Providing meaningful feedback on a regular basis is crucial for the development of every young player and is a key to team success. Unfortunately, player evaluations are viewed by coaches as a time-consuming administrative burden and too often depend on impersonal forms with numerical ratings.
Meaningful feedback does take a bit more effort, but it doesn’t need to be complicated. Here are 3 tips for providing constructive and actionable feedback to motivate your players and help them reach their full potential on the court:
Be Positive and Specific – Begin by focusing on the player’s strengths. It’s advised in any relationship to “fill the emotional tank” by keeping a 5:1 ratio of positive to negative comments. It’s more effective to lead with the positive areas of strength, rather than emphasizing negative qualities and leaving the player feeling discouraged. It’s also important that your feedback be specific. For example, instead of saying “strong hitter,” say, “can hit accurately even with challenging passes.”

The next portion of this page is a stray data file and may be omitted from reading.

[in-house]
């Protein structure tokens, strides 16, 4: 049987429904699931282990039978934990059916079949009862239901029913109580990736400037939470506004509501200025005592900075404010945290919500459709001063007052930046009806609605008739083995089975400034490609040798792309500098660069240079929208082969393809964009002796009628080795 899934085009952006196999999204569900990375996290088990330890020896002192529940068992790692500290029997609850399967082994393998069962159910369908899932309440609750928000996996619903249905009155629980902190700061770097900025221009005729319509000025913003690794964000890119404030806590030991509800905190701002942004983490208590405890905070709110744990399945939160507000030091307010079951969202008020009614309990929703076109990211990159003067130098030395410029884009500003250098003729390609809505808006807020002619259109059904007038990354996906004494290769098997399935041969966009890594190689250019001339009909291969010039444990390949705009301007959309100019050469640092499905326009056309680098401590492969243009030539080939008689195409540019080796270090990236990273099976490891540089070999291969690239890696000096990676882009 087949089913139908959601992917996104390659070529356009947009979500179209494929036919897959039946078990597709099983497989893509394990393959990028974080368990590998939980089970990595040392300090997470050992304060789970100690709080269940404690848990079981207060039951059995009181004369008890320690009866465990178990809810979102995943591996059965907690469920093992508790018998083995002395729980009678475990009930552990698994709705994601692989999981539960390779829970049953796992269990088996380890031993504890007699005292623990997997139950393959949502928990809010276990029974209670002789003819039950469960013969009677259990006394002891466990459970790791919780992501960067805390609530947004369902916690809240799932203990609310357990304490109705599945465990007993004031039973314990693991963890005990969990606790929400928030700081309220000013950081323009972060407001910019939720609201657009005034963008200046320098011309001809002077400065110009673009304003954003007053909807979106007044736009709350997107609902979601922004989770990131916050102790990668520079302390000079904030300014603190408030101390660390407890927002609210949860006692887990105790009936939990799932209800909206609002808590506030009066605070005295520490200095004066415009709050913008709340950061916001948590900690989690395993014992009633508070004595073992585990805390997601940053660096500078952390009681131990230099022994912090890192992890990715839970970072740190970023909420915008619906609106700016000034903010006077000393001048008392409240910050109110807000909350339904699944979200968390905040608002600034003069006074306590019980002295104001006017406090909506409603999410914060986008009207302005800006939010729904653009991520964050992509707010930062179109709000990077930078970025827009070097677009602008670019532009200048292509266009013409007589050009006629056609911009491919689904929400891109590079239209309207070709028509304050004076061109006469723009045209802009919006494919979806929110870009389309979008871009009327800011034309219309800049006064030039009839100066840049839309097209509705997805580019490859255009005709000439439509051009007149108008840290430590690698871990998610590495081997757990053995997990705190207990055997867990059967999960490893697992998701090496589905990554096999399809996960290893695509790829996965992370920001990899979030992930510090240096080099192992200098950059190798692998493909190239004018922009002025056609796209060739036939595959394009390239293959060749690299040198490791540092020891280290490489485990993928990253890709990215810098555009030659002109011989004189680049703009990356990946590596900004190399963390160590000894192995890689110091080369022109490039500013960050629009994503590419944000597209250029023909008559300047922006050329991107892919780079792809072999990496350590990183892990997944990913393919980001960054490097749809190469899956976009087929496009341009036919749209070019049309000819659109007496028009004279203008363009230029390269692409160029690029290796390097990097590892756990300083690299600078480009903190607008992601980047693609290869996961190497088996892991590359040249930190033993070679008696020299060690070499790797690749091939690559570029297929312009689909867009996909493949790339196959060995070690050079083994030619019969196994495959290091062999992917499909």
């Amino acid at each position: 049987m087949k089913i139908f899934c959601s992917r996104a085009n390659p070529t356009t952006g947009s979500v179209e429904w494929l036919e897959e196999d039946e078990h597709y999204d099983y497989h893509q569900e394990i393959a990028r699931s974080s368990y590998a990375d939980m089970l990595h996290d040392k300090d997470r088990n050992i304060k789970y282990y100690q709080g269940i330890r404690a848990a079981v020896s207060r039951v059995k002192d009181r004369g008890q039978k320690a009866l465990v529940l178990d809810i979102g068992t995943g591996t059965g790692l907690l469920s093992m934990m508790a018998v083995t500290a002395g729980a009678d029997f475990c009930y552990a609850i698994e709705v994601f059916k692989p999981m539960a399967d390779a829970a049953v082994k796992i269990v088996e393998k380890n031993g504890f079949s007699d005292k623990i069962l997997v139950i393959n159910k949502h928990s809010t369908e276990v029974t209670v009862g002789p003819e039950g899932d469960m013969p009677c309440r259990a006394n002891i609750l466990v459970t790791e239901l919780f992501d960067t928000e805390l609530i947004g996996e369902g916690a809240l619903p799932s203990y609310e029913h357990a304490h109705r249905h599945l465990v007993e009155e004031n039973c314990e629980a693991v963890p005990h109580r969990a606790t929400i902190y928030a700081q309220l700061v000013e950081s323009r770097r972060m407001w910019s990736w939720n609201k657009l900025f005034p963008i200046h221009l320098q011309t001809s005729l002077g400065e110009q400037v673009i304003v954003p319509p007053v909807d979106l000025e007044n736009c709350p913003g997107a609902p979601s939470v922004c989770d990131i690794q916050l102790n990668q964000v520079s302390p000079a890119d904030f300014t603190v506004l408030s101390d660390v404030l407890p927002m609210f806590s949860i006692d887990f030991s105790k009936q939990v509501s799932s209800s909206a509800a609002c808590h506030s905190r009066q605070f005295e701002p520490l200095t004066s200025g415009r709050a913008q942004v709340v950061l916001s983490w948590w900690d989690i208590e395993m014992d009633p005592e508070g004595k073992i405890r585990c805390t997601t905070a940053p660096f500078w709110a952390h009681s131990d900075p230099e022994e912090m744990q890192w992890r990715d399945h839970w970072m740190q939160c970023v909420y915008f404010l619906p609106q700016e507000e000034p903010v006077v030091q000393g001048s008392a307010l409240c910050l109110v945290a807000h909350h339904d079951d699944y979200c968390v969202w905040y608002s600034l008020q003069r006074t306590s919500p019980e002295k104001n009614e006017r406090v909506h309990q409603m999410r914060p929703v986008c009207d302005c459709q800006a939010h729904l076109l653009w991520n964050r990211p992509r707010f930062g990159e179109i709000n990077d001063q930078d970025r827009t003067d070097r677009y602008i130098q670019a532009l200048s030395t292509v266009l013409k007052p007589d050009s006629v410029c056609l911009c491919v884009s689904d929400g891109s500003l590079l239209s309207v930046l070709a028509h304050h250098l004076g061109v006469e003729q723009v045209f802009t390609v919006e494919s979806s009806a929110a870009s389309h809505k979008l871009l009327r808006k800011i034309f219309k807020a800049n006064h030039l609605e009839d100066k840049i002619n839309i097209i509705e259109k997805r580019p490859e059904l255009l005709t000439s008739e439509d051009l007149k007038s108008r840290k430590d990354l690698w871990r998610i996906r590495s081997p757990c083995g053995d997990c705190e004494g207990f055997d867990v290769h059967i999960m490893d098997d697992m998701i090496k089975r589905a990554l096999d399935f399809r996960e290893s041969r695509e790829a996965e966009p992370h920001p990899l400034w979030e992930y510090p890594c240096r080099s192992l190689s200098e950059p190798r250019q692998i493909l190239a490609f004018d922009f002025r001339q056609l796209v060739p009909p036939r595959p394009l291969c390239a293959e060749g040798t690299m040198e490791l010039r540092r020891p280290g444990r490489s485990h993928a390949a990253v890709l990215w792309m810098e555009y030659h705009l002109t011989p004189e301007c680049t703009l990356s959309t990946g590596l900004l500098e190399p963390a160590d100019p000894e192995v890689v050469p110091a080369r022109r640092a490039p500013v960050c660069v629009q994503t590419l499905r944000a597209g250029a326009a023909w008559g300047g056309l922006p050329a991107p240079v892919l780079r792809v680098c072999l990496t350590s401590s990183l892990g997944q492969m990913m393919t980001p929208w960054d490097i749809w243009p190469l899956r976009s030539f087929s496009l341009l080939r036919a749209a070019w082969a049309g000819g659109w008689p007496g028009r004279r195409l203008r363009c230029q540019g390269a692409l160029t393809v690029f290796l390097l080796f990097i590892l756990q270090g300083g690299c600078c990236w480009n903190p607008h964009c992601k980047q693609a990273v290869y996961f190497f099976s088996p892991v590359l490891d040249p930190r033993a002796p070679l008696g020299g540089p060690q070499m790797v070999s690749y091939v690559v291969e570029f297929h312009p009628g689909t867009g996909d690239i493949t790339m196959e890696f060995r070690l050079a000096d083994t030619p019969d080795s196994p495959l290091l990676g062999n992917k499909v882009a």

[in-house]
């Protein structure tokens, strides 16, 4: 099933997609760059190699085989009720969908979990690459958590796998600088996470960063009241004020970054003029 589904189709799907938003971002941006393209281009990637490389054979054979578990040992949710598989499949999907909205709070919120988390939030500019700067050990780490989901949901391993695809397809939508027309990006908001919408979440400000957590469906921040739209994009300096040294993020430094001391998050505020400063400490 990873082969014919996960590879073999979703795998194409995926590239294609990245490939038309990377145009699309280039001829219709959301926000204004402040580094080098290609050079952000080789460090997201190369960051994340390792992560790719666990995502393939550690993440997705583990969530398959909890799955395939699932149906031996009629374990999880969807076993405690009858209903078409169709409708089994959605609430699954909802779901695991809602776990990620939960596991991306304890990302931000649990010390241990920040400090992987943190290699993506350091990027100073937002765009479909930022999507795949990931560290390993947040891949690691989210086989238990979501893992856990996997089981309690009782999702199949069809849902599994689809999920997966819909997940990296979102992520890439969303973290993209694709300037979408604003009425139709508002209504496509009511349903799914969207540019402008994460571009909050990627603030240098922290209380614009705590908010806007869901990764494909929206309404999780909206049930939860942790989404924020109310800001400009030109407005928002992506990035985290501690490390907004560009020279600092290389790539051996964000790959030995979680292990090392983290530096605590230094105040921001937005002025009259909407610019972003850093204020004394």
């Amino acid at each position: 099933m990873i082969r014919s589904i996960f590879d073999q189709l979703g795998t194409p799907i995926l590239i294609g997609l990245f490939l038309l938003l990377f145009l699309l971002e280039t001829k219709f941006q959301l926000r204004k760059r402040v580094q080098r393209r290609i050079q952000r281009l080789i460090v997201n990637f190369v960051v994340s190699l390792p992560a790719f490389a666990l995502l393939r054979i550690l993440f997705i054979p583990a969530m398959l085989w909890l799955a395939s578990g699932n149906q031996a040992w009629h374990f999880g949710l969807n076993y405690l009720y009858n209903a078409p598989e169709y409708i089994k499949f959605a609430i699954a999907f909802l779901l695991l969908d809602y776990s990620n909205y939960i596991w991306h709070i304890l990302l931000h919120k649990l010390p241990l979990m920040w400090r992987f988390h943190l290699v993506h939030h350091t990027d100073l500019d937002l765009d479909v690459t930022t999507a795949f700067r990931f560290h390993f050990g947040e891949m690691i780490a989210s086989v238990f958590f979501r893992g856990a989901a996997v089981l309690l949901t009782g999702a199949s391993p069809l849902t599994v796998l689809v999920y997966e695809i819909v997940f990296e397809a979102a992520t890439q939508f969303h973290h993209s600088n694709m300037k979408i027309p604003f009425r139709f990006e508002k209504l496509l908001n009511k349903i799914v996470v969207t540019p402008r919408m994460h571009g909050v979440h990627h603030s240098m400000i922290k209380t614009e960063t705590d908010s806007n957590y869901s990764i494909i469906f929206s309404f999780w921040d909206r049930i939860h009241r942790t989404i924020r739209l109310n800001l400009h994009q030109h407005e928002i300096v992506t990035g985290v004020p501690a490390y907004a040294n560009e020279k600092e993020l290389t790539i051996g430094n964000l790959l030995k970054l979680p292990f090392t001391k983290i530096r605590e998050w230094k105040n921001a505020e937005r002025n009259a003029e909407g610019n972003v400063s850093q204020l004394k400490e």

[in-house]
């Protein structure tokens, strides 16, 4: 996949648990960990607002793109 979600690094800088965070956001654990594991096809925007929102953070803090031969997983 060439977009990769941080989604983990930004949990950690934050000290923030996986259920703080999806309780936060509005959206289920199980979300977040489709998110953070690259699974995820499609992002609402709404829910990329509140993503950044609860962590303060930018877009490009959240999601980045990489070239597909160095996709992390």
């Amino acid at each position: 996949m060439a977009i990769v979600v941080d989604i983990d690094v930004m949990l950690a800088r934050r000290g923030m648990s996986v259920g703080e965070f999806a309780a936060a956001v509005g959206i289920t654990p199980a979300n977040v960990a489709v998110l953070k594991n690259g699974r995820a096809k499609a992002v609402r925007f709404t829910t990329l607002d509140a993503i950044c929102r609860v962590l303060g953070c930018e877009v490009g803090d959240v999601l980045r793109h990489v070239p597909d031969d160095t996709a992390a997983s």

Establish Player Goals – Engage players by asking them to share their goals with you. One way to do this is by asking who their favorite player is and how they would like to emulate that player. Do they want to be a more creative playmaker? Do they want to improve their serve? Do they aim to play in college? Meet the player where they are and use their answers to guide the conversation. Better yet, ask players to put their goals in writing.
Focus on Personal Progress and Make It Actionable – Focus on how the player can make incremental improvements in order to reach their personal goals. Try to minimize comparisons to other players. While rating and ranking players is necessary to create teams, communicating these scores with players can have a detrimental effect on their psyche. A more motivating way to share feedback is to suggest three areas of strength and three areas for improvement. Conclude by developing an action plan with specific “to do’s” that the player can use to make tangible progress.